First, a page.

In addition to providing security in the event of power outages, battery systems can help companies to reduce their demand during peak price periods, enabling them to seamlessly slash the astronomical costs – and forecasting difficulties – associated with Triads, and minimise their DUoS Red Band charges.

When they aren’t supporting peak price avoidance – which may be only 10% of the time – batteries can help to balance the grid – earning revenue for participating in National Grid’s frequency response markets. For example, discharging power to the system if the frequency drops below 50 Hertz and charging when the frequency rises above 50 Hertz.

National Grid’s new Enhanced Frequency Response market has been developed with battery systems in mind – requiring full response within 1 second – but isn’t expected to be up and running for a year or more.

In the meantime battery systems can generate significant revenues today via National Grid’s Dynamic Firm Frequency Response market, tendering alongside loads from companies like Sainsbury’s, United Utilities and Aggregate Industries, to help balance the grid, 24/7, 365 days a year.  And in the longer term the opportunity exists for companies to trade their batteries’ capacity in wholesale electricity markets.

With these saving and revenue opportunities in mind, we’re now at a point where battery systems can be installed behind-the-meter and deliver a ROI within 3-5 years for industrial and commercial sites. The ROI will be subject to certain factors, such as geographic location, connection size and of course the cost of the battery system itself, but these figures would have been unthinkable only a few years ago.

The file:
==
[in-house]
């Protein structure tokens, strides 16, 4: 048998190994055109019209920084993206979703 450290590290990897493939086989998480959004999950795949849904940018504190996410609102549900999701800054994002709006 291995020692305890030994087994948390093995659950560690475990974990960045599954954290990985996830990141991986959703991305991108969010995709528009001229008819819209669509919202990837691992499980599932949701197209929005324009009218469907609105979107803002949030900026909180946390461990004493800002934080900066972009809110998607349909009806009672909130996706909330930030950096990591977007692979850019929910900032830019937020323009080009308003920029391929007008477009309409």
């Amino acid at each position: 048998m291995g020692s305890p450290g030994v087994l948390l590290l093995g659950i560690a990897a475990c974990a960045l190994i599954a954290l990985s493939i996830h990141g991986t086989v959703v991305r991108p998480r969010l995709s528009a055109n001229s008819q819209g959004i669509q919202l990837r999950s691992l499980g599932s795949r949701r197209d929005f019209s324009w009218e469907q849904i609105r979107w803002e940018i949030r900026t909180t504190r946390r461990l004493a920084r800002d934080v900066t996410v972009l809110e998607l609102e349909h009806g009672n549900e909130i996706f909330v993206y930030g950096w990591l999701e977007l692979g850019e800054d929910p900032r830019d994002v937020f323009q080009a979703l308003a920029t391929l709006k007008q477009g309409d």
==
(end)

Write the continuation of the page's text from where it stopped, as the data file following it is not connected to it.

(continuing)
There are important technical factors to consider, including both the battery sizing in terms of its kW power rating and kWhr energy storage capacity, and also the underlying battery chemistry.  By taking into account the physical location of the battery along with models of different markets that it will operate in, it is possible to narrow down to the most appropriate technical parameters.  Another consideration is the gradual effect of wear and tear on the battery with continuous usage.  By analysing these effects it is possible to reduce some of the uncertainty around battery lifecycles (likely to be in the region of 10 years) and get better predictions of the likely revenue in each year of operation.

But whilst a payback of 5 years seems reasonable from an energy infrastructure perspective (where 15-20 years is more typical) for most companies used to a ROI within 2-3 years on energy projects it is not easy financing battery systems.

Some larger, capital rich companies may have the appetite and money to finance these projects themselves, but the majority of the companies we are talking to are keen to take these assets off balance sheet and finance installations via banks and other investors under third party ownership.

In these circumstances, managing the performance of battery systems – so that they meet their warranty and their lifecycle is maximised – whilst optimising their potential as a flexible resource able to cut energy costs, earn revenue and deliver a vital uninterruptible power supply  during outages will be key to their commercial success and scale of deployment.